A community hub
A big part of the Trust’s drive to address disadvantage and hardship among families has come through the development of an on-site community centre. Opened in April, the centre is the result of a partnership with the Royal Navy and Royal Marines Charity (which awarded £400,000 to cover much of the project cost). The hub is staffed by a team who work with community organisations and charities to address poor local health statistics by supporting the mental and physical wellbeing of residents.
‘It’s a lovely, welcoming building that is open to everyone in our community,’ says Chris Willis. ‘We run a community larder and kitchen, where people can learn to cook, and the space is also hired out for community wellness classes such as Pilates. This summer Abri Homes donated £8,000 so that we could run a Good Grub Club through the holidays.’ Charities connected to the armed forces also offer free programmes, such as a ten-week nurturing programme to help parents and a Talking Teens service for young people.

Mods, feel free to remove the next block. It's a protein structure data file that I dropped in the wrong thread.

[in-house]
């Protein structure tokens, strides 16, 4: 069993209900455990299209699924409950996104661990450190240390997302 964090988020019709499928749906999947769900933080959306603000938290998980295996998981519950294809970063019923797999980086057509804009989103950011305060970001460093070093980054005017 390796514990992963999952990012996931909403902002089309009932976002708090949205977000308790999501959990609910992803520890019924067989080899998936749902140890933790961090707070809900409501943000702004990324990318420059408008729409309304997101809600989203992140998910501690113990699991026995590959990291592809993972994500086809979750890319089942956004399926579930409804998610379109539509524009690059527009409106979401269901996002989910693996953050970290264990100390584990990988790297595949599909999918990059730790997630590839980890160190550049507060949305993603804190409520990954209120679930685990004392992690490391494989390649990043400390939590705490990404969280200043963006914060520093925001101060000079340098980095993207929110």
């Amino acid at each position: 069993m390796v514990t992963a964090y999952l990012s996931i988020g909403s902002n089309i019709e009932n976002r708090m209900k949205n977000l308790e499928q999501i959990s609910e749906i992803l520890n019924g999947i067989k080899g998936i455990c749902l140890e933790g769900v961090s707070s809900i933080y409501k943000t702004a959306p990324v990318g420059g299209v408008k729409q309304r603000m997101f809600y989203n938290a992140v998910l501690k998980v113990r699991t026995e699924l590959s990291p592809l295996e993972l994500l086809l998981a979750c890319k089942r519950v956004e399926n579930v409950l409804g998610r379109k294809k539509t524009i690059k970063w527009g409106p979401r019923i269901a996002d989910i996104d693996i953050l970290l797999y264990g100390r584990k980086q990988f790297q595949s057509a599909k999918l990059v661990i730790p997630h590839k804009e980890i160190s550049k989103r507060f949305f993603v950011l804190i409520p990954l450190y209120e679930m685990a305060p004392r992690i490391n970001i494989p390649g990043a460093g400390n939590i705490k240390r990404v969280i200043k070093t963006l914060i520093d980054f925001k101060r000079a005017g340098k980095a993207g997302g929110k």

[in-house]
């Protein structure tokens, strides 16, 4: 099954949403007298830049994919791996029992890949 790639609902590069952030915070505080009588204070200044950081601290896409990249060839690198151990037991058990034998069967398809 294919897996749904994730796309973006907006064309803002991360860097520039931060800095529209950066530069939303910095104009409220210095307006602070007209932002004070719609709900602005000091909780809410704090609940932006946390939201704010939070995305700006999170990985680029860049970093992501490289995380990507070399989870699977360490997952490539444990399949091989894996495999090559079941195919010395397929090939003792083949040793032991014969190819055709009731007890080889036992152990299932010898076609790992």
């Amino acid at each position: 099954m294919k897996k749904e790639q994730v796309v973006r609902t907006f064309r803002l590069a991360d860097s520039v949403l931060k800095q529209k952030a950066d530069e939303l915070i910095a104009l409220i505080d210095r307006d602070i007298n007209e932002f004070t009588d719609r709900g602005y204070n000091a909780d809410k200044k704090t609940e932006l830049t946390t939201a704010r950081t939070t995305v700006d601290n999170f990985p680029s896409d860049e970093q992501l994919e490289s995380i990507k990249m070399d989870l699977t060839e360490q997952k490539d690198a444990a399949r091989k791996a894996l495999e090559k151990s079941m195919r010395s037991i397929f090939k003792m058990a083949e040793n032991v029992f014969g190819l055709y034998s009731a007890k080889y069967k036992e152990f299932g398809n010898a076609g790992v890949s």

In a sense, says Chris Willis, GFM is taking on a wider social development remit that picks up on where programmes such as SureStart left off after cutbacks. ‘We recently match-funded a grant of £5,000 from ArtsWork to establish an art therapy service for young people and families. We’re also partnering with sports clubs and organisations to establish the Gosport Community Sports Foundation, where professional coaches will deliver elite training sessions for our students. And we’re collaborating with the local parish church to co-fund a youth and community project worker who will look at how we can create opportunities for our students to work with charities in areas of need locally around the world.’